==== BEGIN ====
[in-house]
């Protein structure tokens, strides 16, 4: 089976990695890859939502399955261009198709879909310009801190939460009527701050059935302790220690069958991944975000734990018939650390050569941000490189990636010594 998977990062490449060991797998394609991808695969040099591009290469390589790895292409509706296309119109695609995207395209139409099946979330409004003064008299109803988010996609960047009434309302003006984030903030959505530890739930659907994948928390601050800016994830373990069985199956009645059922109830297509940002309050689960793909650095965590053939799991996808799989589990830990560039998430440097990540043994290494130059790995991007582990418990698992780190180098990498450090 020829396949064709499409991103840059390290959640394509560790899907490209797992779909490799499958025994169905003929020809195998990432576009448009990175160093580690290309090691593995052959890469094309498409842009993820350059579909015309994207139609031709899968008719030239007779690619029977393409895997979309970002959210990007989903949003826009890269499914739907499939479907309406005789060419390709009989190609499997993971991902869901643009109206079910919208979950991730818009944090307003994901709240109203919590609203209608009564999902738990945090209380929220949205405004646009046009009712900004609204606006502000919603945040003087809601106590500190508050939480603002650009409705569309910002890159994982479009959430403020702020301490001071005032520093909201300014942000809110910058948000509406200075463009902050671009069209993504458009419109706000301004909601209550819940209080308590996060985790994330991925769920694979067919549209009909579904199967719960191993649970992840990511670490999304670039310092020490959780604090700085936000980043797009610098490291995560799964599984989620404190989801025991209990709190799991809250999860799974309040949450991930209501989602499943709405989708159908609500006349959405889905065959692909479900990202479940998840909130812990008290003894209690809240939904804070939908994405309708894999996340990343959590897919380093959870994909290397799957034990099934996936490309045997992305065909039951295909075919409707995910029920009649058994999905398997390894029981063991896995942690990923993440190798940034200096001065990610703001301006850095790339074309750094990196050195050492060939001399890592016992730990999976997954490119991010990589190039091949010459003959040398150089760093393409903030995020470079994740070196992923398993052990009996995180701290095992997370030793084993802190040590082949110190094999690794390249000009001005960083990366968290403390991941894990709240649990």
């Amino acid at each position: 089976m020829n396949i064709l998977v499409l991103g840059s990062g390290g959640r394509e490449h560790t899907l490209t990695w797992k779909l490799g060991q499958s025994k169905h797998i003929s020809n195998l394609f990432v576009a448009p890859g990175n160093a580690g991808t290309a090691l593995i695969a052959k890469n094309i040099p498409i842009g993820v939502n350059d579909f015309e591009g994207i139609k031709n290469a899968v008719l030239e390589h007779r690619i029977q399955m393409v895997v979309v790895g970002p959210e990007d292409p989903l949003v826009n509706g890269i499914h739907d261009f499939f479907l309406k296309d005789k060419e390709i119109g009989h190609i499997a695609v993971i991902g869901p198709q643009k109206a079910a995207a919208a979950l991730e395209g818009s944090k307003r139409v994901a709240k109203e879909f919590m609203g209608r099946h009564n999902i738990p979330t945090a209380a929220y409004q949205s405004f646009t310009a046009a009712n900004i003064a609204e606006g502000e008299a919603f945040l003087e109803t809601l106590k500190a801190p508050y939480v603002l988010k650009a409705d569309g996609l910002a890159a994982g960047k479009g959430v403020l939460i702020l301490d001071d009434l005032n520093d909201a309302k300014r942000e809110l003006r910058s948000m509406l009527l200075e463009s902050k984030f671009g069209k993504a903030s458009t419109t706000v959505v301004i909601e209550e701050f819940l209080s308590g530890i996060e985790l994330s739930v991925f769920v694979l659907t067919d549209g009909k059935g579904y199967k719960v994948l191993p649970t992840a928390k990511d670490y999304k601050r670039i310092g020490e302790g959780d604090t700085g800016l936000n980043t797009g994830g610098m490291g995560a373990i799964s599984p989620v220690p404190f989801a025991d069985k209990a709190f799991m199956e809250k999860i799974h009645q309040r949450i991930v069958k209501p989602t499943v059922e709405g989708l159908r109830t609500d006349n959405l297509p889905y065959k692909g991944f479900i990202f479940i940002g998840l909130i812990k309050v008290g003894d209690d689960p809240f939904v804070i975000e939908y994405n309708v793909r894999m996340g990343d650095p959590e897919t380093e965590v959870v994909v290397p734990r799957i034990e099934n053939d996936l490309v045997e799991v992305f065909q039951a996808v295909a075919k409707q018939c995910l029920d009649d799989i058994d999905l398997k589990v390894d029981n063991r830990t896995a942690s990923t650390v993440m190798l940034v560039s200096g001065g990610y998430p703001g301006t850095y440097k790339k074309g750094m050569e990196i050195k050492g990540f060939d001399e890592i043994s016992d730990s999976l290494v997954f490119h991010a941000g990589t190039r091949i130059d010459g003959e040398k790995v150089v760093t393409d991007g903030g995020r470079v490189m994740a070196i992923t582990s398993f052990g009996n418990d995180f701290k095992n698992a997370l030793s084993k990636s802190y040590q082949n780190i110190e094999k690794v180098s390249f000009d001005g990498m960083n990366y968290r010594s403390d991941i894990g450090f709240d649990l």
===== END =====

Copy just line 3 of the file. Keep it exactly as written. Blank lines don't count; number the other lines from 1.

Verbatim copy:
């Amino acid at each position: 089976m020829n396949i064709l998977v499409l991103g840059s990062g390290g959640r394509e490449h560790t899907l490209t990695w797992k779909l490799g060991q499958s025994k169905h797998i003929s020809n195998l394609f990432v576009a448009p890859g990175n160093a580690g991808t290309a090691l593995i695969a052959k890469n094309i040099p498409i842009g993820v939502n350059d579909f015309e591009g994207i139609k031709n290469a899968v008719l030239e390589h007779r690619i029977q399955m393409v895997v979309v790895g970002p959210e990007d292409p989903l949003v826009n509706g890269i499914h739907d261009f499939f479907l309406k296309d005789k060419e390709i119109g009989h190609i499997a695609v993971i991902g869901p198709q643009k109206a079910a995207a919208a979950l991730e395209g818009s944090k307003r139409v994901a709240k109203e879909f919590m609203g209608r099946h009564n999902i738990p979330t945090a209380a929220y409004q949205s405004f646009t310009a046009a009712n900004i003064a609204e606006g502000e008299a919603f945040l003087e109803t809601l106590k500190a801190p508050y939480v603002l988010k650009a409705d569309g996609l910002a890159a994982g960047k479009g959430v403020l939460i702020l301490d001071d009434l005032n520093d909201a309302k300014r942000e809110l003006r910058s948000m509406l009527l200075e463009s902050k984030f671009g069209k993504a903030s458009t419109t706000v959505v301004i909601e209550e701050f819940l209080s308590g530890i996060e985790l994330s739930v991925f769920v694979l659907t067919d549209g009909k059935g579904y199967k719960v994948l191993p649970t992840a928390k990511d670490y999304k601050r670039i310092g020490e302790g959780d604090t700085g800016l936000n980043t797009g994830g610098m490291g995560a373990i799964s599984p989620v220690p404190f989801a025991d069985k209990a709190f799991m199956e809250k999860i799974h009645q309040r949450i991930v069958k209501p989602t499943v059922e709405g989708l159908r109830t609500d006349n959405l297509p889905y065959k692909g991944f479900i990202f479940i940002g998840l909130i812990k309050v008290g003894d209690d689960p809240f939904v804070i975000e939908y994405n309708v793909r894999m996340g990343d650095p959590e897919t380093e965590v959870v994909v290397p734990r799957i034990e099934n053939d996936l490309v045997e799991v992305f065909q039951a996808v295909a075919k409707q018939c995910l029920d009649d799989i058994d999905l398997k589990v390894d029981n063991r830990t896995a942690s990923t650390v993440m190798l940034v560039s200096g001065g990610y998430p703001g301006t850095y440097k790339k074309g750094m050569e990196i050195k050492g990540f060939d001399e890592i043994s016992d730990s999976l290494v997954f490119h991010a941000g990589t190039r091949i130059d010459g003959e040398k790995v150089v760093t393409d991007g903030g995020r470079v490189m994740a070196i992923t582990s398993f052990g009996n418990d995180f701290k095992n698992a997370l030793s084993k990636s802190y040590q082949n780190i110190e094999k690794v180098s390249f000009d001005g990498m960083n990366y968290r010594s403390d991941i894990g450090f709240d649990l």